Henri Dauman is the most famous photographer you may never have heard of, at least not by name. In his 40-year career capturing cinematic, intimate images of celebrities, artists, world leaders, ordinary citizens and significant historical events, his images were widely published in outlets like Life Magazine, The New York Times, New York Magazine, Paris Match, Newsweek, Smithsonian and Town & Country. A feature documentary on his career and equally compelling life story is wrapping up production now. Yet his current exhibition at KP Projects/Merry Karnowsky Gallery is somehow his first solo exhibition in the United States.
Though technically a self-taught photographer, Dauman's salient apprenticeships and personal love of American cinema combine to great effect in his portraiture — as well as in his empathetic documentation of sociopolitical events from civil rights protests to JFK’s funeral, and a few forays into his own more personal, avant-garde and even experimental fine-art inflected compositions.
The exhibition at KP Projects includes an eclectic sampling of his entire body of work, with both vintage black-and-white, silver gelatin prints and more modern color film pigment print work. In perusing the collection one gets a sense not only of the purview of Dauman’s career but also the sweep of historical aesthetics and image-making technology as well. (To see more Dauman photos, check out our slideshow here.)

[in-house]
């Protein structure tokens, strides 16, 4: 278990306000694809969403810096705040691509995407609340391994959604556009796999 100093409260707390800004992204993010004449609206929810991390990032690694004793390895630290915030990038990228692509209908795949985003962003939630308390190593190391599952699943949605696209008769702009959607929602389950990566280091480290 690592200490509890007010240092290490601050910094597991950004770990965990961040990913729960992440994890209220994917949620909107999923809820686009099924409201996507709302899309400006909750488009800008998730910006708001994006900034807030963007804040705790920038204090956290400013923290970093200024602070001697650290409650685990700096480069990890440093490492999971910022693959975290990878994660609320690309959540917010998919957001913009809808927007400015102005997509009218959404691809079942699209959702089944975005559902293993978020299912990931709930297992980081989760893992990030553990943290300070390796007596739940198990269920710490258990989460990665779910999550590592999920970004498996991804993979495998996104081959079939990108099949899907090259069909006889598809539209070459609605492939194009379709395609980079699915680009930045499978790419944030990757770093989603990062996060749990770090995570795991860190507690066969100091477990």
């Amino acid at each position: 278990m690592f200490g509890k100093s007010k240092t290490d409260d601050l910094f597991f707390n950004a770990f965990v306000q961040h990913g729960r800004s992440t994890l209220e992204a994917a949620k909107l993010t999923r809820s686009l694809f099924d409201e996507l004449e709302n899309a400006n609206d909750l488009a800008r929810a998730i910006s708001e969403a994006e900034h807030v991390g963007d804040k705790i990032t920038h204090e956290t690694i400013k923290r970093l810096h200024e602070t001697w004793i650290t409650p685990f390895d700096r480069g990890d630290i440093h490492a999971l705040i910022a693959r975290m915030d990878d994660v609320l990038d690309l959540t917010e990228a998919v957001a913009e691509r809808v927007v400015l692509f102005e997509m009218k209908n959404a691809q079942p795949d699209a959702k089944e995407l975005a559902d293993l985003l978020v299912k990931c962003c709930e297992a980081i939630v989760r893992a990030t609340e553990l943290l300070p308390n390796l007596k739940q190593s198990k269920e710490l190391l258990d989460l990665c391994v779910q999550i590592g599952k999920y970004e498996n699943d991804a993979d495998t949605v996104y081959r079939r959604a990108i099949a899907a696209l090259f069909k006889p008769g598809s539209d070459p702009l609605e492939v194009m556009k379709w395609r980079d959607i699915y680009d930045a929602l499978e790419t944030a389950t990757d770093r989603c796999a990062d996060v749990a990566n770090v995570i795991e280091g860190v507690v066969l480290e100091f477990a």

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Born in 1933 in the iconically artistic Montmartre neighborhood of Paris, Dauman had to grow up fast when both his parents died in World War II. He found refuge, and eventually employment, in his camera. After fruitful attachments to entertainment/photo agencies in France, by 17 he had moved to New York City to pursue a new life and an old dream. He clearly had a gift, not only for capturing indelible, unique images of the most recognizable personalities in the world but also for making the freelance hustle work. In 1959 he got his first job for Life Magazine, and the rest is, literally, history.
KP Projects Gallery, 170 S. La Brea Ave., Hancock Park; (323) 933-4408, kpprojects.net. Tue.-Sat., noon-6 p.m., through Sat., May 12. Free.